By Bhairavi Thanki
I went to my first traditional Indian wedding when I was 13. The whole experience was harrowing. It wasn’t the fact that this wedding went on for five days, that there were about 500 people there, or that I had to sleep on the floor of a crowded house filled with relatives I didn’t even know. It was how uncomfortable the bride and groom seemed, sitting by the mandap, looking confused about what exactly was happening. The whole ceremony went on for what seemed like hours with the priest going on and on in Sanskrit about God and union (probably). The only question running through my young teen brain was “why”? The traditions felt hollow to me.
Now I’m 25 and in a relationship that’s cozy and just right. I go to a lot of weddings these days, thanks to the fact that almost everyone I know is getting married. I take my boyfriend along, and he doesn’t hesitate to join in while I check off things that we absolutely should not do at our own wedding. And I finally came to the conclusion that I don’t want any of my own ethnic traditions in my wedding. None whatsoever.
I grew up watching Bollywood movies, playing dress up with my mom’s sarees, learning how to dance like those actresses and dreaming of my own Bollywood romance and what my wedding would be like. Somehow I never pictured myself in a red saree, walking around a fire pit and crying on my dad’s shoulder as I left to go to my in-laws.
Don’t get me wrong, these are traditions that I respect other people for following. When you’re far away from home, those traditions act like a trigger for nostalgic emotion – something that’s such a big part of weddings. But moving to Toronto and being exposed to so many different cultures and ideals has taught me to not hold on to one belief or tradition too strong. It’s also taught me that I can question cultural norms, and that traditions, like rules, are meant to be broken.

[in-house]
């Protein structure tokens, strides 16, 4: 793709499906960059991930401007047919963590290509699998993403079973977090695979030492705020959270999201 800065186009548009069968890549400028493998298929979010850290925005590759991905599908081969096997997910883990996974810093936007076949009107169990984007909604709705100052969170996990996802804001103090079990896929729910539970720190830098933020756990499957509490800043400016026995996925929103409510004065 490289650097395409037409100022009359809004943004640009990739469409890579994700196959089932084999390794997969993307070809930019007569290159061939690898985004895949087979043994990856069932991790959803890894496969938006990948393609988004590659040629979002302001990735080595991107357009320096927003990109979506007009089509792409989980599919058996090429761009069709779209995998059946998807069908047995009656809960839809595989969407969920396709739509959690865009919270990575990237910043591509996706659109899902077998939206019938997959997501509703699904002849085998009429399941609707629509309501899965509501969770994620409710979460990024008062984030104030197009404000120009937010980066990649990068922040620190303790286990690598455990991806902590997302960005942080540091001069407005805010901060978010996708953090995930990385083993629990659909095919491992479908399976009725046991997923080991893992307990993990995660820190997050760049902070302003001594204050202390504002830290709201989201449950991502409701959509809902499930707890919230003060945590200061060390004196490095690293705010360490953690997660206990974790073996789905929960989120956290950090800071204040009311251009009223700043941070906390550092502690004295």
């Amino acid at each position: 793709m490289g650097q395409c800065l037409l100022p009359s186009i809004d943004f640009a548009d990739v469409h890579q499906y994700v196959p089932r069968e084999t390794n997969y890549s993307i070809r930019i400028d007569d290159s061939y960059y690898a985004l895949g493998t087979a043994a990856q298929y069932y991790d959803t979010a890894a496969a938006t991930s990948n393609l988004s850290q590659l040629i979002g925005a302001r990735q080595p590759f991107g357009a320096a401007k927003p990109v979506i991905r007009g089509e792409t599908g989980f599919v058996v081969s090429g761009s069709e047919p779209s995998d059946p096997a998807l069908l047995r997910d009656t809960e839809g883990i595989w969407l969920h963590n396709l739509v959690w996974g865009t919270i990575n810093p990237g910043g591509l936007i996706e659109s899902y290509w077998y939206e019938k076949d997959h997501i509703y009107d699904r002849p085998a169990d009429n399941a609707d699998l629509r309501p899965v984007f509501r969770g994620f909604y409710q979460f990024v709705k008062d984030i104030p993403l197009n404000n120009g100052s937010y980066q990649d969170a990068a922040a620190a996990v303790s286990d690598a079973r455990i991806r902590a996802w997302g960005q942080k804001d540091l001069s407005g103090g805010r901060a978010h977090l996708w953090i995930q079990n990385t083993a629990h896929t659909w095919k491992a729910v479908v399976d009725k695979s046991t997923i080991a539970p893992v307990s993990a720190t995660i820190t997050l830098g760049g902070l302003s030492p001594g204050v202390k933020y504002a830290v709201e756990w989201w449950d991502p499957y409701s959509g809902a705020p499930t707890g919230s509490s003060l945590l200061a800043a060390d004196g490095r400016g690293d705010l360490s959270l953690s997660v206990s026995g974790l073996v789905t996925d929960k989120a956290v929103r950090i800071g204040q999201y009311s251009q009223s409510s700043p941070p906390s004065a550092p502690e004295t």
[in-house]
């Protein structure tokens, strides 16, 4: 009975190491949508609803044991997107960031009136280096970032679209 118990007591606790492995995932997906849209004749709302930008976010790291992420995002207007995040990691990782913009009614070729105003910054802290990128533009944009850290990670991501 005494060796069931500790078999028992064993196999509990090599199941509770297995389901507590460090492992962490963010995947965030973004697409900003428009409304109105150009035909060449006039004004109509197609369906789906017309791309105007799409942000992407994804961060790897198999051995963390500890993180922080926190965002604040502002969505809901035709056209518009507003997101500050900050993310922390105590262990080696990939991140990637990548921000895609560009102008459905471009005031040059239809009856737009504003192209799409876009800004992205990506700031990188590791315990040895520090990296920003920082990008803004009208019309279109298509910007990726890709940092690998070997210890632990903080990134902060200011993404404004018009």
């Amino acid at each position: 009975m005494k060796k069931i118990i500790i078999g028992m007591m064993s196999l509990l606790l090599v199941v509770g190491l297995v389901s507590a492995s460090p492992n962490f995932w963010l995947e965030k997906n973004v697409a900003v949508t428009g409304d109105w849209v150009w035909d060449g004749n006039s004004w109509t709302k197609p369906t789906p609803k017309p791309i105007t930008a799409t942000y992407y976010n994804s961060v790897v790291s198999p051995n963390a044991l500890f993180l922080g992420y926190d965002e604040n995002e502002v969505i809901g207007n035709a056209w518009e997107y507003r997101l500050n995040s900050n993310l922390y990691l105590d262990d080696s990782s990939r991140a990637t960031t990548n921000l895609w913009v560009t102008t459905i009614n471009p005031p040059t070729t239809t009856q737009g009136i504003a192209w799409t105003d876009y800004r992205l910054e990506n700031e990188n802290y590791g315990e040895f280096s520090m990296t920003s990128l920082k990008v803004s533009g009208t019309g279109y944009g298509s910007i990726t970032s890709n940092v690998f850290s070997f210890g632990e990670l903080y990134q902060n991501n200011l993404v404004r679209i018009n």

Over the last few months, as I have begun to get comfortable with the idea of a wedding, I have questioned what my big day would entail. It’s not the décor, the music or the photography that worries my otherwise easygoing mind, it’s the actual ceremony. Can you have a wedding that has no traditions? Are there people out there who don’t identify with their own cultural wedding customs and refuse to have anything to do with them? Did that go down well with their families? Did their old aunt almost die when they told them they’re getting married at City Hall?
You might say that I can have an Indian ceremony, but cut it short and remove any mention of God from the vows and the scripture. I can eliminate any of the traditions that go against my beliefs, such as “giving away the bride” or “following the groom around the fire.” I can wear whatever I want, and have the whole ceremony in English instead of Sanskrit. But will creating a bastardized version of the traditions that my parents believe in accomplish my own desire to have a perfect wedding void of the things I disagree with? No, and this is where my crushing Indian guilt enters the frame.
If I manipulate Indian wedding customs to suit my own needs, it would be an insult to what my ancestors’ beliefs are based on. Sure, I think that most Indian traditions are based on outdated beliefs, but they are still based on someone’s belief. Something that generations have held onto tightly as a means to secure their own identities. If I changed those traditions, my guilt would take me over and I would drown in it. You may say changing those traditions is a sign of a progressive generation of young Indians. I say, either stick with it or don’t use it at all.
There’s another reason bubbling just underneath the surface of my guilt. I want to be the bride that questions traditions even if it means coming off as selfish. Plus, I don’t want to give the old aunties in my community the satisfaction of seeing me in a red saree, sitting with my eyes down listening to some pandit say things I don’t understand because that’s the way it should be. There’s no “should” in “wedding.”